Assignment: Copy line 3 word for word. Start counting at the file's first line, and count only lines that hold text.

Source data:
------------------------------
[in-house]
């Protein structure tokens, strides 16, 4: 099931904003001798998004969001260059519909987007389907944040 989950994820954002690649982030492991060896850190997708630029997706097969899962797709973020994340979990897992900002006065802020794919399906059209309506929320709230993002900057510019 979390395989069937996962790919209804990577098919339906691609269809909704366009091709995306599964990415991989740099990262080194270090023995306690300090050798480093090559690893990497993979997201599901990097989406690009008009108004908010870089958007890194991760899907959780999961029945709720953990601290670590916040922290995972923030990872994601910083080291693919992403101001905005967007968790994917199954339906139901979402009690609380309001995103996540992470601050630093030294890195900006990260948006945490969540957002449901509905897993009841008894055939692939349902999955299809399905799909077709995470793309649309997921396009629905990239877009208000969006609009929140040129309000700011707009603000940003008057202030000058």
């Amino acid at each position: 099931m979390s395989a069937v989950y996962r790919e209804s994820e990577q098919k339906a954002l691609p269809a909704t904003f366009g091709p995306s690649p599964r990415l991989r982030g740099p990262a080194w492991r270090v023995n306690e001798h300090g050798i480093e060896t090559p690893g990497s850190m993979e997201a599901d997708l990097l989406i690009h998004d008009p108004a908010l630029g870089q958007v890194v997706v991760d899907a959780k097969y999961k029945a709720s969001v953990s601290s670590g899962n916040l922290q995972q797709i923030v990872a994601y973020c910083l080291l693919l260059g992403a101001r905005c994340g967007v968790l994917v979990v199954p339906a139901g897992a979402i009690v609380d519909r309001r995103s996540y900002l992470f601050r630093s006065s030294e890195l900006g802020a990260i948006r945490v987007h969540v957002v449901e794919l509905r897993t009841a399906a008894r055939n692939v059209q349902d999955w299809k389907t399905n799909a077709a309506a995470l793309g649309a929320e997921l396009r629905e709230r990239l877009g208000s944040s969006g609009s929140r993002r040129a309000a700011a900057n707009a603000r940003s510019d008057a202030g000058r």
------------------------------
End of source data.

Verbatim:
């Amino acid at each position: 099931m979390s395989a069937v989950y996962r790919e209804s994820e990577q098919k339906a954002l691609p269809a909704t904003f366009g091709p995306s690649p599964r990415l991989r982030g740099p990262a080194w492991r270090v023995n306690e001798h300090g050798i480093e060896t090559p690893g990497s850190m993979e997201a599901d997708l990097l989406i690009h998004d008009p108004a908010l630029g870089q958007v890194v997706v991760d899907a959780k097969y999961k029945a709720s969001v953990s601290s670590g899962n916040l922290q995972q797709i923030v990872a994601y973020c910083l080291l693919l260059g992403a101001r905005c994340g967007v968790l994917v979990v199954p339906a139901g897992a979402i009690v609380d519909r309001r995103s996540y900002l992470f601050r630093s006065s030294e890195l900006g802020a990260i948006r945490v987007h969540v957002v449901e794919l509905r897993t009841a399906a008894r055939n692939v059209q349902d999955w299809k389907t399905n799909a077709a309506a995470l793309g649309a929320e997921l396009r629905e709230r990239l877009g208000s944040s969006g609009s929140r993002r040129a309000a700011a900057n707009a603000r940003s510019d008057a202030g000058r």